Another quiet beauty by Alice McDermott, a lens focused minutely yet compassionately on an "ordinary" life (though McDermott disproves that any such thing exists). In patchwork fashion, leaping back and forth in time, McDermott pieces together the entire lifespan of Marie Commeford: her childhood with her older brother Gabe and her parents in an Irish-American neighborhood in Brooklyn in the 30s; her young womanhood working in the local funeral home as a receptionist and "consoling angel"; her h ...more
I normally try to give a book at least 50 pages before abandoning it, but I couldn't do that here. It was obvious from the get-go that this book and I were not meant to be. Sorry, book -- it's not you, it's me.

Alice McDermott turns a lovely phrase. Her sentences are poetic and evocative. For many goodreaders, it seems, that's enough, or even more than enough. Not for me.

The few pages I read were highly disjointed, with abrupt and unexpected jumps back and forth in time for no apparent reason. I
I love Alice McDermott. I don't think anyone is better at rendering *ordinary* lives extraordinary through brilliant writing. The details she chooses and the language she uses create a world so visually and emotionally rich that sometimes I find myself holding my breath while reading. For me, she's the literary equivalent of a brilliant figure skater or gymnast.
I have come to realize after many, many years of reading , that sometimes the best books... the ones that stay with you the longest... are the ones that seemingly, on the surface , don't seem to be about anything at all. "Someone" by Alice McDermott is one of those books for me.

This story begins on a Brooklyn stoop in the pre-Depression years, where Marie, a little girl about seven years old awaits her father's return from work. The story is told in Marie's voice and takes the reader from the p
(Lonestarlibrarian) Keddy Ann Outlaw
Brooklyn is in my blood. Yes, I was born there, but shortly thereafter my parents moved to the suburbs. Especially on my 100% Irish Catholic mother's side, our family has a long history there. So it was natural I would reach for Someone by Alice McDermott. Within a few pages, I knew not only that this was a book I would enjoy, but also that I would want to read it more than once. The book seemed near-sacramental. Someone seemed to recreate my mother's milieu during the World War II years. Every ...more
In precise and understated language, Alice McDermott tells the story of Marie, an "ordinary" woman and her full, eventful life. We see her as a shy child quietly observing the goings-on on her street in Brooklyn, then as a yearning adolescent, as a bride and young mother, and finally as an elderly widow. We are struck by how intense and important tiny events are & how deeply felt. The author describes the newly widowed Marie drying her hands "in her own efficient, getting-on-with-it way." No ...more
The reader will not want this book to end. It is such a marvelous, easy to read story told through Marie’s memories as she looks back over the years recalling the things that were meaningful in her life. It is told in an uncomplicated, simple, straight-forward way in which all life-cycle events, some major and some minor, play a role. As the pages turn, we witness births, deaths, tragedies, joys, marriages, illnesses, milestones and setbacks, dreams and nightmares. Family devotion and loyalty, s ...more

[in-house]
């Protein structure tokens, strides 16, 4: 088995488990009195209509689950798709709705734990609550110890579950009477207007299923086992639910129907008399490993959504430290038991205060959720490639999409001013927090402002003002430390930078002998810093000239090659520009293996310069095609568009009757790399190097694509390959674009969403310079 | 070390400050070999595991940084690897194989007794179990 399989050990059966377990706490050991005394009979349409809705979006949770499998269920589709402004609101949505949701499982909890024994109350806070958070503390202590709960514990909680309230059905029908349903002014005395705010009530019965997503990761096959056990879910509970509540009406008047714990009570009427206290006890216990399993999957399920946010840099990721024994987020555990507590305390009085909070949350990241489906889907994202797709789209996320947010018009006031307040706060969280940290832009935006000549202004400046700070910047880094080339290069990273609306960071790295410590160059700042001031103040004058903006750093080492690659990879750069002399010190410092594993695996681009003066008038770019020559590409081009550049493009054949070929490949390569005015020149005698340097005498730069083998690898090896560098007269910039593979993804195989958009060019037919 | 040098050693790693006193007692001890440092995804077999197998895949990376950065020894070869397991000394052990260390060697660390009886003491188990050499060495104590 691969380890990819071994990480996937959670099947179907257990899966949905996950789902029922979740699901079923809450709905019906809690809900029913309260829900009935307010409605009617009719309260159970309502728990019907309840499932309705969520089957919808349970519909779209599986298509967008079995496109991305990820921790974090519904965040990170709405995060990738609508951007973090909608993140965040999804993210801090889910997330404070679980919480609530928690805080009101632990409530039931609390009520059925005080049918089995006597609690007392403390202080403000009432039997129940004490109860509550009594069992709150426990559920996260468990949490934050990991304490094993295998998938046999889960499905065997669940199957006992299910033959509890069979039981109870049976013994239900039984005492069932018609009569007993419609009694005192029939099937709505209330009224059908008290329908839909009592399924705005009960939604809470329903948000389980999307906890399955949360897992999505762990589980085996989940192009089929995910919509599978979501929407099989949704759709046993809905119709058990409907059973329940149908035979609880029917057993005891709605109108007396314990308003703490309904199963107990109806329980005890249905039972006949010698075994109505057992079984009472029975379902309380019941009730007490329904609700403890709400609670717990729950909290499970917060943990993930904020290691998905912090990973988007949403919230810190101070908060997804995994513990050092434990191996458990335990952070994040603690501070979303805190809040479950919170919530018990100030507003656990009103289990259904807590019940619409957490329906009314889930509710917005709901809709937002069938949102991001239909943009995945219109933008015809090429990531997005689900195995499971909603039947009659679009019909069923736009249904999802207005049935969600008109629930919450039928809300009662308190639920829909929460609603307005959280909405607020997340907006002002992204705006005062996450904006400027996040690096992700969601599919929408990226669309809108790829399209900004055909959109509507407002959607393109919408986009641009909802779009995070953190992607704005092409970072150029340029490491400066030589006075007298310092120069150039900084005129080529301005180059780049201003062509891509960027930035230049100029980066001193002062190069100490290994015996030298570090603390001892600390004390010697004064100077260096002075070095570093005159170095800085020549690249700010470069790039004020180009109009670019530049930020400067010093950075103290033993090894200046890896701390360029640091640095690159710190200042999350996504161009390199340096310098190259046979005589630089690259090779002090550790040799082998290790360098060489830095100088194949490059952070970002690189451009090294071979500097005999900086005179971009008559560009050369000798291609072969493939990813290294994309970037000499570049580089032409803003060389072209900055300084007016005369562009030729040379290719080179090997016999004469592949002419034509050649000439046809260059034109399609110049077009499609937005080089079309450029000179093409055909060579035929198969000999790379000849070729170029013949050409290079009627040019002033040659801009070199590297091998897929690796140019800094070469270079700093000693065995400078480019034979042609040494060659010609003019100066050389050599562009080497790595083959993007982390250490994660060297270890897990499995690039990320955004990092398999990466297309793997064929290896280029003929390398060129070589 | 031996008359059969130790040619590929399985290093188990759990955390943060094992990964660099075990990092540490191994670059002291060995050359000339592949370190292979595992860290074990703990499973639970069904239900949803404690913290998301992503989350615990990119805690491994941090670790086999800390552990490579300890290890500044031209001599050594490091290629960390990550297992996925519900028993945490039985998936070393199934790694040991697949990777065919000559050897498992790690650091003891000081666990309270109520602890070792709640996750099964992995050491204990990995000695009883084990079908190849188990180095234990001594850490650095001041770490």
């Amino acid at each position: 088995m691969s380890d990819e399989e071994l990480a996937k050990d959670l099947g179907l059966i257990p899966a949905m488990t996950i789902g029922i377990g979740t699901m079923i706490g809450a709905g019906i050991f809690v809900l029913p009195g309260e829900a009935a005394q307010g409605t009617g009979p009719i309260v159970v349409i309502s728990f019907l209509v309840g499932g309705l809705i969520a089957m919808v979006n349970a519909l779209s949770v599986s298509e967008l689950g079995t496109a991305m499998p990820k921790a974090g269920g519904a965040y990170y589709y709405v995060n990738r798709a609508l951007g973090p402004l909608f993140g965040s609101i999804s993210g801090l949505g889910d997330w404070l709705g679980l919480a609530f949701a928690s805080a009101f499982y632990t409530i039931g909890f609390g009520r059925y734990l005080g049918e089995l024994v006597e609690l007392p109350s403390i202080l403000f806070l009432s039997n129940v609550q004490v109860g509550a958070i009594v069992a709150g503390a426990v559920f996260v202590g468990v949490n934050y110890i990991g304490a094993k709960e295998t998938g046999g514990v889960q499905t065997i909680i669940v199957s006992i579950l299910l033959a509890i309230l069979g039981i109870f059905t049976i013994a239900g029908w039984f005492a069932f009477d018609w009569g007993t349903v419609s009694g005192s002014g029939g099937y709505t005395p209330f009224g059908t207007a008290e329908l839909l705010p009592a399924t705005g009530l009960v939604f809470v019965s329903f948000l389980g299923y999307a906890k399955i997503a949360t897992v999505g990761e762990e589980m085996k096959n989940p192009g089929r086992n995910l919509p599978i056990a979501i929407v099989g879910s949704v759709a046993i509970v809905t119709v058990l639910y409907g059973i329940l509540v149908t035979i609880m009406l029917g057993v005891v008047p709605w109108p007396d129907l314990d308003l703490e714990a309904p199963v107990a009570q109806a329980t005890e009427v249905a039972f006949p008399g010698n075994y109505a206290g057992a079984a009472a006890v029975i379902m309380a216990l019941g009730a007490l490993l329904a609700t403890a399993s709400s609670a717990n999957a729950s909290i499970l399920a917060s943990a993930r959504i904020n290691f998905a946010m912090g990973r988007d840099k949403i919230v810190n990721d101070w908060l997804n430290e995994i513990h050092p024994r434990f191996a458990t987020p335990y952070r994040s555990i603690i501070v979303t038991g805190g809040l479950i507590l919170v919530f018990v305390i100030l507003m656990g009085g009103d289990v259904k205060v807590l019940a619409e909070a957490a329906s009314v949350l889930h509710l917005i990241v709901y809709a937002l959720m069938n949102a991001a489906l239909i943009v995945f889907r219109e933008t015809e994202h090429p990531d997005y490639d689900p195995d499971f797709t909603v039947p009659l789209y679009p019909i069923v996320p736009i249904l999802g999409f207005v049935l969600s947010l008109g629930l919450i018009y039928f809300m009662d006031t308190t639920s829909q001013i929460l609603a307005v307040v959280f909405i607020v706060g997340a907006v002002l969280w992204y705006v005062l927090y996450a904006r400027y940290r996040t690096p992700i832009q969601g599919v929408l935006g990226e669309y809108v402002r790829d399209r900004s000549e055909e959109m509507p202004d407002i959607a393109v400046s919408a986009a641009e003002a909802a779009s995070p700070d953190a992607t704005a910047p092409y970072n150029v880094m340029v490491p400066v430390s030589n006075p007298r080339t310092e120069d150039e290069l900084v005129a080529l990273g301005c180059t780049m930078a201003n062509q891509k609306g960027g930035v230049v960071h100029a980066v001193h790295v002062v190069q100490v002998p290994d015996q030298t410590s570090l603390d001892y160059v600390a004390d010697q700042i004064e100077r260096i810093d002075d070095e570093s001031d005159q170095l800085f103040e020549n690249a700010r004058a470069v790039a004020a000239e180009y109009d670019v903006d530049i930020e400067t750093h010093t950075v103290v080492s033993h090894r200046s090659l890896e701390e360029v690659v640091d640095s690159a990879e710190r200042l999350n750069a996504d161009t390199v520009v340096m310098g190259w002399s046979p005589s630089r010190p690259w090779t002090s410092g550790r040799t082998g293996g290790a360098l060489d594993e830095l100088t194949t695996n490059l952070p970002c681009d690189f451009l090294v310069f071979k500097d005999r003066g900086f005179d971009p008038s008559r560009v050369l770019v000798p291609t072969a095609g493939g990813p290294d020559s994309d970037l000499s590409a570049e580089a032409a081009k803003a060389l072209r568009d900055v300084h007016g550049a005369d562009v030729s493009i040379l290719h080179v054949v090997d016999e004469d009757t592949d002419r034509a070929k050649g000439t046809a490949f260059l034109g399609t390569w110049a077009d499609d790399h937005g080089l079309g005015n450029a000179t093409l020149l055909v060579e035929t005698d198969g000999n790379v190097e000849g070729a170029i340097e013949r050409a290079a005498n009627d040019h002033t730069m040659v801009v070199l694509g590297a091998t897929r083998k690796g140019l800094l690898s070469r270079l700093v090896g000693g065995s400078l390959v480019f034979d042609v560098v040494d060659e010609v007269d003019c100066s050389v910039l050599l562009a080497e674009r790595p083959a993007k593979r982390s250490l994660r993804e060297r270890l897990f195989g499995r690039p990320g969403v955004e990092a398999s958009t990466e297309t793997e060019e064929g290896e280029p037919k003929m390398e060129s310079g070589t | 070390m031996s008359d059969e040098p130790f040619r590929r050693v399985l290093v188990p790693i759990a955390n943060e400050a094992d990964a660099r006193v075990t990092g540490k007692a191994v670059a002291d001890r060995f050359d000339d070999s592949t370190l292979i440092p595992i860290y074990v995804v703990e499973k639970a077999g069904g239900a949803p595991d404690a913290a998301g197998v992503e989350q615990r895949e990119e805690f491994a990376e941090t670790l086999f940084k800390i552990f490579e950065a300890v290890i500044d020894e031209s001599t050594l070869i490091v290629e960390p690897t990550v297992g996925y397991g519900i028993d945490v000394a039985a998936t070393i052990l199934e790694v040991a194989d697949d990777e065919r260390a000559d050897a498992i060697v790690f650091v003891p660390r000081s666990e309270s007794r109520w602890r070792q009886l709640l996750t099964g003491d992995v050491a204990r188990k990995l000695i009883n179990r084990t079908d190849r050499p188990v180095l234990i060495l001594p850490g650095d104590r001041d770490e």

Dec 04, 2013 Bap rated it 5 of 5 stars
Shelves: fiction
This may be Alice's favorite writer. She grew up in long island, attended catholic schools , and then one of the SUCO colleges. She is four years younger than I am. She is a master of capturing post war long island, especially Irish Catholics. She expands her horizon in this exquisite knowledge set mostly in Brooklyn before the move out to long island. It is also a generation earlier. She captures the time of her, and my own, parents. Marie remembers growing up with lace curtain Irish parents, h ...more
This is a quiet, unassuming book about a woman, Marie, born in Brooklyn in the 1930's(?). The author reveals Marie's life to us in chapters. She may be young in one chapter and then an old woman in the next. Normal life events happen to her, but nothing so out of the ordinary that reader can't relate to her thoughts and feelings. One thing that I noted while reading that was special about the book was the imagery McDermott was able to create with words. The way the light may come through the win ...more
Alice McDermott's Someone is everyone. Marie, the main character, lives her ordinary life, which of course is extraordinary in the way that everyone's life is. She has a brother and parents, though her larger family is the mostly Irish "neighborhood". There are the gang of kids who play ball, the blind neighbor who watches their every move and the ambulances which take neighbors away and often return them to Fagin's Funeral Parlor. Of course the church and alcohol are bedrocks in this community. ...more
No one writes about the Irish American experience better than Alice McDermott. Her National Book Award winning novel, Charming Billy, is the perfect example of that.

Her latest novel, Someone, tells the story of Marie, an ordinary Irish American girl growing up in Brooklyn in the 1940s. Marie waits on her stoop everyday for her beloved father to come home from work, watching the activity on the block- the boys playing stickball, Billy Corrigan, blinded from the war, umpiring the game, and the men
I tip my hat to Ms. McDermott. Writing about matters of the heart should be left to only the best of the professionals. I won't try this at my home, that's for sure. I'd read a few pages and then find myself stopping and asking, "Well, well, well, how did she do that?"

Someone is a fictional memoir of a hermetic life in an Irish Brooklyn neighborhood during the mid-20th century. If real memoirs would be this good, I wouldn't have to read fiction. But they aren't. Here we get a first person narrat